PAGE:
a survivor of the massacre
Jacqueline Pinède was one of the survivors of the massacre. A Jew, she and her family had fled the city of Bayonne in 1940 which was under German occupation. The 19 year old was sitting down to lunch with her family when they saw a column of German soldiers marching along the main street of the village. Her father told she, her 18 year old sister Francine and their 9 year old brother Emile-André to run and hide under the staircase of the small hotel across the road. They remained there for almost 5 hours, hearing gunshots and the sound of soldiers going up and down the stairs above them.
When Jacqueline finally opened the door underneath the stairs, she could see fire everywhere – the houses, the the electric wires, woodpiles. Making sure their Jewish identification was hidden, the siblings ran for their lives through the fields. After several nerve-wracking hours, fearing every noise was a German soldier in pursuit, they arrived at a local farmhouse. Another survivor soon arrived at the same house, exhausted and bleeding from a bullet wound. The tales they told seemed beyond comprehension.
The next day, the few survivors and people from neighbouring hamlets saw for themselves the burnt bodies amongst the wreckage of the village. Jacqueline and her siblings realised then they would never see their father, mother or grandmother again. After several weeks of staying with other survivors and living in fear the German soldiers would return, they returned to Bayonne. Jacqueline died in 2017 at the age of 92.
The video is in French, but Jacqueline Pinède shows where she hid under the stairs, and walks us through the church where her mother and grandmother perished.
remembering the past
The village of Oradour-sur-Glane had been declared an historical monument by 1946, and it was decided it would be left in its ruined state, virtually unchanged since the end of the massacre.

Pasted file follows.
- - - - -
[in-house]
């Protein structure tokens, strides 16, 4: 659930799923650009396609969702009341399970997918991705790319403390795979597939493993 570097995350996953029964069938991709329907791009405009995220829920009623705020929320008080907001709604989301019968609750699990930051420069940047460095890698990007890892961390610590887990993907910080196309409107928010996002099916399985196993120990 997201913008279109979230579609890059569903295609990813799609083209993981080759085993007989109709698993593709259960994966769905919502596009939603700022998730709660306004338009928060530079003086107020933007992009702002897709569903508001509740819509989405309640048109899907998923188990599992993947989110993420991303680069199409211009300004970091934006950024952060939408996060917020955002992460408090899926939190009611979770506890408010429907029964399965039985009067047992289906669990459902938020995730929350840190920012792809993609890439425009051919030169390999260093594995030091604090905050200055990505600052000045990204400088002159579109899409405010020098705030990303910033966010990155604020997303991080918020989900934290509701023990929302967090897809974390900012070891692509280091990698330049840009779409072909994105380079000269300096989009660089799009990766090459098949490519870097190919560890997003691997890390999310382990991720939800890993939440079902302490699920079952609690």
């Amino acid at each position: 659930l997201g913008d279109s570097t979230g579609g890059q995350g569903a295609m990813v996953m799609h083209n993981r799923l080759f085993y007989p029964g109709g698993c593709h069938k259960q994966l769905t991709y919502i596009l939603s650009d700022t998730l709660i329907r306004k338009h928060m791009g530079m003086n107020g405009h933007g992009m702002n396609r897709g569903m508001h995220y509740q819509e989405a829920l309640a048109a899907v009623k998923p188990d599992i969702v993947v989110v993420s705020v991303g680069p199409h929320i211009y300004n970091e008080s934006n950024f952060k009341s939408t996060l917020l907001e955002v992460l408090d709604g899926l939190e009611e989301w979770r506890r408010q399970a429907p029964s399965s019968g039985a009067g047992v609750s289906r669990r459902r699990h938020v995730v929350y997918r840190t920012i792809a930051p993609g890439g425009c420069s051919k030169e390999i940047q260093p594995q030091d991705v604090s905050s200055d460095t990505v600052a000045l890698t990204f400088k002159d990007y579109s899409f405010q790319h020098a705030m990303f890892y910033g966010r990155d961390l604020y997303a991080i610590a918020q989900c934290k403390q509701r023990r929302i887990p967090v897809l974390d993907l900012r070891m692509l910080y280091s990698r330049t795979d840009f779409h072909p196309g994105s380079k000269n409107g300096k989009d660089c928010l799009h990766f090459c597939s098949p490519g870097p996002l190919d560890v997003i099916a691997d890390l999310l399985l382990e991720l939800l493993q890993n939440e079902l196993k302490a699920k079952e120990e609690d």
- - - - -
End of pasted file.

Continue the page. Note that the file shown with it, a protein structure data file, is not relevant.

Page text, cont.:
…blackened nakedness … a perpetual source of shame to those of Nazi connections.
In 1999 a memorial centre was opened to the public near the entrance to the village. It is very emotional to read the stories of the few survivors, the stories of those who perished, and think of the lives they could have led. The personal items on display are heartbreaking.
The centre also documents the long journey to seek justice against the perpetrators of the massacre. The French who were conscripted into the German army and were involved in the massacre were granted an amnesty against prosecution. The Germans who had ordered the retaliation or participated in the killing of the villagers served small prison terms and all had been released by 1958.
Visiting the village today, with its church in ruins, its schools empty and crumbling, and its houses covered in weeds, is an eerie experience. It’s not pleasant, it’s not a place where you laugh and chatter and exclaim about the wonders of the past. It’s sombre, but it’s one of the most important historical places I’ve ever visited.
Those who cannot remember the past are condemned to repeat it. SantayanaGeorge Santayana, 1905
This link is the official tourist office of the department of Limousin, where Oradour-sur-Glane and Limoges are located.